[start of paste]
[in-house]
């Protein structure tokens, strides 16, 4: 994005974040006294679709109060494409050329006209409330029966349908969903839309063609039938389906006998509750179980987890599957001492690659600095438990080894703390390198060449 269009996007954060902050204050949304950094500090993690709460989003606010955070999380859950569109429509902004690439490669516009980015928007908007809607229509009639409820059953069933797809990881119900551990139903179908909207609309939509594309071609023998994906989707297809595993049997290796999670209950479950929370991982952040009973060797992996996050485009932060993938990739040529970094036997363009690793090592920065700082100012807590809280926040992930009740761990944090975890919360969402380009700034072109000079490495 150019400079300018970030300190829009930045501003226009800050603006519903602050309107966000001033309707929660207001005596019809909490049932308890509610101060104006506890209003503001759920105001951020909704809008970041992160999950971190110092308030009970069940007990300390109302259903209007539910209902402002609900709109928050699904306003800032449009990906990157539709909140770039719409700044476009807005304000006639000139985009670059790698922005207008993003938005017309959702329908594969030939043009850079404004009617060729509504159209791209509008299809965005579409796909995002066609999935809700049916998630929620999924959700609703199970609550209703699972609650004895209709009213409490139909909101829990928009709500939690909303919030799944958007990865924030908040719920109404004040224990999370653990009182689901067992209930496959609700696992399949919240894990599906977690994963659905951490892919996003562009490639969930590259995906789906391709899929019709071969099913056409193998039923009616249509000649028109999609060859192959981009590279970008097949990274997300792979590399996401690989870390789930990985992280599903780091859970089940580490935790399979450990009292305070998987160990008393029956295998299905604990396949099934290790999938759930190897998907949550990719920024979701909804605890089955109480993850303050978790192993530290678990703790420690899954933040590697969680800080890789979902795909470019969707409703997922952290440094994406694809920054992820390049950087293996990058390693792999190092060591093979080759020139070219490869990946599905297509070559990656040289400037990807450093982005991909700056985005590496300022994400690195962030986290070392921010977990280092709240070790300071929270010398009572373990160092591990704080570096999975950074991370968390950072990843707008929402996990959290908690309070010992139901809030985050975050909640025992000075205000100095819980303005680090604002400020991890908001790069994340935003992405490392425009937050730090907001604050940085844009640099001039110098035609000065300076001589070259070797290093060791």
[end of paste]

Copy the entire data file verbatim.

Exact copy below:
[in-house]
């Protein structure tokens, strides 16, 4: 994005974040006294679709109060494409050329006209409330029966349908969903839309063609039938389906006998509750179980987890599957001492690659600095438990080894703390390198060449 269009996007954060902050204050949304950094500090993690709460989003606010955070999380859950569109429509902004690439490669516009980015928007908007809607229509009639409820059953069933797809990881119900551990139903179908909207609309939509594309071609023998994906989707297809595993049997290796999670209950479950929370991982952040009973060797992996996050485009932060993938990739040529970094036997363009690793090592920065700082100012807590809280926040992930009740761990944090975890919360969402380009700034072109000079490495 150019400079300018970030300190829009930045501003226009800050603006519903602050309107966000001033309707929660207001005596019809909490049932308890509610101060104006506890209003503001759920105001951020909704809008970041992160999950971190110092308030009970069940007990300390109302259903209007539910209902402002609900709109928050699904306003800032449009990906990157539709909140770039719409700044476009807005304000006639000139985009670059790698922005207008993003938005017309959702329908594969030939043009850079404004009617060729509504159209791209509008299809965005579409796909995002066609999935809700049916998630929620999924959700609703199970609550209703699972609650004895209709009213409490139909909101829990928009709500939690909303919030799944958007990865924030908040719920109404004040224990999370653990009182689901067992209930496959609700696992399949919240894990599906977690994963659905951490892919996003562009490639969930590259995906789906391709899929019709071969099913056409193998039923009616249509000649028109999609060859192959981009590279970008097949990274997300792979590399996401690989870390789930990985992280599903780091859970089940580490935790399979450990009292305070998987160990008393029956295998299905604990396949099934290790999938759930190897998907949550990719920024979701909804605890089955109480993850303050978790192993530290678990703790420690899954933040590697969680800080890789979902795909470019969707409703997922952290440094994406694809920054992820390049950087293996990058390693792999190092060591093979080759020139070219490869990946599905297509070559990656040289400037990807450093982005991909700056985005590496300022994400690195962030986290070392921010977990280092709240070790300071929270010398009572373990160092591990704080570096999975950074991370968390950072990843707008929402996990959290908690309070010992139901809030985050975050909640025992000075205000100095819980303005680090604002400020991890908001790069994340935003992405490392425009937050730090907001604050940085844009640099001039110098035609000065300076001589070259070797290093060791």